CW Tops GLAAD’s LGBT Character Test As TBS And History Fail Again


It is that time of year again: time for GLAAD's annual Network Responsibility Index, a tally of how LGBT characters are fairing on the major networks and cable channels.

Again, youth-skewing network CW came out on top with 29% of its programming hours devoted to positive portrayals of gay people, including a gay wedding on 90210.

ABC and Fox came in second and third place, respectively, while NBC again was in fourth. CBS, the network preferred by oldest Americans, still has only 8% inclusivity, meaning it is still taking up the rear on this one.

Here's the rundown on cable channels, via GLAAD:

    •    Showtime (46%), ABC Family (34%), TNT (34%), and HBO (33%) all received “Good” ratings for the quantity and quality of their LGBT-inclusive original programming.

    •    MTV (23%) which received an “Excellent” score two years ago received an “Adequate” score this year along with FX (34%), TLC (20%) and USA (17%).

    •    For the fourth year in a row TBS (5%) received a “Failing” rating, as did the History network (3%).

For all LGBT people's prime placement in prime time, there's still a huge gap in representation: 66% of these characters, either on fictional shows or reality television, are white, meaning networks and cable need to do a little work to expand their coverage.

"Including an ethnically diverse cast of characters will not only be a more accurate reflection of the LGBT community but will also give programs the opportunity to build authentic and complex storylines," says GLAAD. And, yes, transgender representation remains in the single digits: "Transgender inclusive hours recorded on broadcast television went from 0.002% last year to 0.01% this year, the number also remained extremely low for the cable networks tracked at 0.005%." Most of the storylines they observed were "exploitative and overtly negative."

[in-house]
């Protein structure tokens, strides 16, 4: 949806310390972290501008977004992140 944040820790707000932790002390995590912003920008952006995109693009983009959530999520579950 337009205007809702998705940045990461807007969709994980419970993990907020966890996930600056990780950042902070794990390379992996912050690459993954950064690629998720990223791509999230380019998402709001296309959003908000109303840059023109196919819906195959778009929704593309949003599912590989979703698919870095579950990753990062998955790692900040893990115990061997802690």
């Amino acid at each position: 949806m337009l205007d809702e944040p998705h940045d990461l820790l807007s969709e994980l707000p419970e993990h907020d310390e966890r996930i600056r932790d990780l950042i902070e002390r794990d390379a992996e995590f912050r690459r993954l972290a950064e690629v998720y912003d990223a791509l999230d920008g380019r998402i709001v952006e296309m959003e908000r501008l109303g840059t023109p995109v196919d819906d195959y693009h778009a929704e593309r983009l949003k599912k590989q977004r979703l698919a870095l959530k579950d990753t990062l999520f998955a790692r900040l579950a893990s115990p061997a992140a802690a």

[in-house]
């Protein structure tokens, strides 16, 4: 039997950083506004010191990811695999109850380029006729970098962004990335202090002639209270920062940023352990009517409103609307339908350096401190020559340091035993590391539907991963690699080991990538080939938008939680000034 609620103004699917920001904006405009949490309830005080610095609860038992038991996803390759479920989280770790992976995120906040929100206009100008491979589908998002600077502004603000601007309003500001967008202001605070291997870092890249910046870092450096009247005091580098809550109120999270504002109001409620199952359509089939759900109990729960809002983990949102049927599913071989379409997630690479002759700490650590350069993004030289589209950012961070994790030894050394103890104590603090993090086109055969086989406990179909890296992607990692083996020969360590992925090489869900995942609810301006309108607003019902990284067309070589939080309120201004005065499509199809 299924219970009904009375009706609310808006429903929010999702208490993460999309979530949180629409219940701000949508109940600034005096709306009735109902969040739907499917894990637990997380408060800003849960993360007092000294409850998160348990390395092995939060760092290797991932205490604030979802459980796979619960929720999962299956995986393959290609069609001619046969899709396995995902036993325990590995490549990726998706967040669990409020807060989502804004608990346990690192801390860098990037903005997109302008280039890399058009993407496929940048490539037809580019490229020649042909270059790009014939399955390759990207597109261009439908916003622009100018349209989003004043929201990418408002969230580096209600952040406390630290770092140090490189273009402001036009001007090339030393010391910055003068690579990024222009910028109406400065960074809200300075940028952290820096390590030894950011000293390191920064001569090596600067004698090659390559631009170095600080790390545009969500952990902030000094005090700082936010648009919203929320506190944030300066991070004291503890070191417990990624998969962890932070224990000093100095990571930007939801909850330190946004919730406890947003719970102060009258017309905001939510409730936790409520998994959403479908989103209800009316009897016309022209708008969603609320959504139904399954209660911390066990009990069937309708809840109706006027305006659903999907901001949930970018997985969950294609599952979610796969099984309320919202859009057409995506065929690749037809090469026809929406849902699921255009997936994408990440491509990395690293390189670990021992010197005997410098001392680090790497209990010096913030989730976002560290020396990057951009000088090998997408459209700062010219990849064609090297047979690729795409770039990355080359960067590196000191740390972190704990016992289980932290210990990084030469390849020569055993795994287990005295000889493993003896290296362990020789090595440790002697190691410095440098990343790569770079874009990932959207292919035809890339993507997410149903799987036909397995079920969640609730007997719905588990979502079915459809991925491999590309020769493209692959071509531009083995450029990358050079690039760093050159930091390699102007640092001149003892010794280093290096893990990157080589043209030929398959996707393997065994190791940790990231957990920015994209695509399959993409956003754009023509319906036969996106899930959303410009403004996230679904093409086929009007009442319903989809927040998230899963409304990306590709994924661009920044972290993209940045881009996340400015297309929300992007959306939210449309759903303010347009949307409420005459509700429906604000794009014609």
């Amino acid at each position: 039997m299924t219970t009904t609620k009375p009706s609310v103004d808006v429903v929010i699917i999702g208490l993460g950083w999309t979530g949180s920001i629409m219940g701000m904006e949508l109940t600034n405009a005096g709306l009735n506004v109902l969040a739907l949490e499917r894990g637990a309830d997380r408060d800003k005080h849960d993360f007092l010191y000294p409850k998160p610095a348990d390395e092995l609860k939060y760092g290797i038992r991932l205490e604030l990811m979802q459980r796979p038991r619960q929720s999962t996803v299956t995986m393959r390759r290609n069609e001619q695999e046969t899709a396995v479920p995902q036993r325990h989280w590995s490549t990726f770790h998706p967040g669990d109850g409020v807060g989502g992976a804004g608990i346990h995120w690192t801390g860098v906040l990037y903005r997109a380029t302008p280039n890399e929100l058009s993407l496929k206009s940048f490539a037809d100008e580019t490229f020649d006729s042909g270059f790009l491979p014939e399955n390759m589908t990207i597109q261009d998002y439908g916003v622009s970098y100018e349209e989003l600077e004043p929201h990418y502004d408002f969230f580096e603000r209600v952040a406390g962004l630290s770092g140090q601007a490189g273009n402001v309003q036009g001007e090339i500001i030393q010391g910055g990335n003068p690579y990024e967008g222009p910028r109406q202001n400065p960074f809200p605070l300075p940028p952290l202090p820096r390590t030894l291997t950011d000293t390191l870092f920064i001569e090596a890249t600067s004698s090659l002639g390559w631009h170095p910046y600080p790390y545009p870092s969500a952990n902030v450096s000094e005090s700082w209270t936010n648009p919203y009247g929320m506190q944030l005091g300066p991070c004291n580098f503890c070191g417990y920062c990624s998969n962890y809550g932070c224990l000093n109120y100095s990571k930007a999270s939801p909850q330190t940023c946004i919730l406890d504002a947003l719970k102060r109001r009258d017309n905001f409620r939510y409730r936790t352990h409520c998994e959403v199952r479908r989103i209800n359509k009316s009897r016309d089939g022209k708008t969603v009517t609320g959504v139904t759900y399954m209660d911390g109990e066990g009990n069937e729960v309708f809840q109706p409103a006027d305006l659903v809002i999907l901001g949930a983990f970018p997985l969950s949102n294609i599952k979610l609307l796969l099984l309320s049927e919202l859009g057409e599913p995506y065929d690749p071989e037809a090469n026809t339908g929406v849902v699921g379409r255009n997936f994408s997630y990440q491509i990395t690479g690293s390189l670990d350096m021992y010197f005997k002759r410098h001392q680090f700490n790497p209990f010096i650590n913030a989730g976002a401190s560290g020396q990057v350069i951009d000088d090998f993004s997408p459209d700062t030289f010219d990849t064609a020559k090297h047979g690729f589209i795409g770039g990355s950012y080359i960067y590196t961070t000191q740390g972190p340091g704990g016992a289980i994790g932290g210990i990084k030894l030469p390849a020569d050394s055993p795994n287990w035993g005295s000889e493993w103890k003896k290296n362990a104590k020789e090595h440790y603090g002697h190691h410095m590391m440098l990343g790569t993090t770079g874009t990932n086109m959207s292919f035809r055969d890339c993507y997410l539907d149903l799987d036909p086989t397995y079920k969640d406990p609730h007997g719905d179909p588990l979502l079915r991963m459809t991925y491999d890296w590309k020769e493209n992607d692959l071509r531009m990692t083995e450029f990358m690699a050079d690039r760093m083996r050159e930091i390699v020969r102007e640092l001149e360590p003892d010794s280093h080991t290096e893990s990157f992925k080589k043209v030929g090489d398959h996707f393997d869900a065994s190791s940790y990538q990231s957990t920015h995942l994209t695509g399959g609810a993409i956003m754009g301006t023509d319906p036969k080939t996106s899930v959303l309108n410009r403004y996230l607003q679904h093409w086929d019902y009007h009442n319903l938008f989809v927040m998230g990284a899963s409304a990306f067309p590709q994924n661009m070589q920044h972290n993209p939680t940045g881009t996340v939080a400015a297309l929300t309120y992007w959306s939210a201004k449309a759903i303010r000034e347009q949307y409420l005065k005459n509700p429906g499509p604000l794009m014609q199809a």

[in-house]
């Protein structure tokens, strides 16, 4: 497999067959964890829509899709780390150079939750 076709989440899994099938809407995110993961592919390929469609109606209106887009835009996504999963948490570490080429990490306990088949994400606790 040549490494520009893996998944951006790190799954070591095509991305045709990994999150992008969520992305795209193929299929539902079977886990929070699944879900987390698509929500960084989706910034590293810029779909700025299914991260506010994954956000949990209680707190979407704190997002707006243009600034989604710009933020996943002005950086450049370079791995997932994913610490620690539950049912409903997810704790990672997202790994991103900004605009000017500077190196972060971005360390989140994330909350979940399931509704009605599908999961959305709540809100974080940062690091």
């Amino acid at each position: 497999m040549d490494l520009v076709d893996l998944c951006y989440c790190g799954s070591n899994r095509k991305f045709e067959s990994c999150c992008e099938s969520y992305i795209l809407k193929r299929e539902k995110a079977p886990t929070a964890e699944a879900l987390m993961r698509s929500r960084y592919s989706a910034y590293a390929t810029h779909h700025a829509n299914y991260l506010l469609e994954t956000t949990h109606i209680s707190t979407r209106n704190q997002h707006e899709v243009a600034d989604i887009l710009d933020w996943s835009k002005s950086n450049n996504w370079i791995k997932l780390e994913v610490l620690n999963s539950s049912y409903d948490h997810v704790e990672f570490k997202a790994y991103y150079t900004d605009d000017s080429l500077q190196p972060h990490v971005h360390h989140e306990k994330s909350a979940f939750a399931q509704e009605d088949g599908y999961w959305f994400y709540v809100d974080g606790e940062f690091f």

The biggest highlight in pro-transgender representation was Chaz Bono's turn on Dancing with the Stars. "The appearance of Chaz Bono on Dancing with the Stars was a
groundbreaking step in transgender representation on television this
year," said GLAAD President Herndon Graddick. "His very candid appearance on the program taught
many that transgender Americans deserve respect and acceptance."


  1. says

    No joke, most of my family came around and accepted me for being gay based on many gay characters or storylines they saw on t.v (with my aunt, it was the show Brothers & Sisters)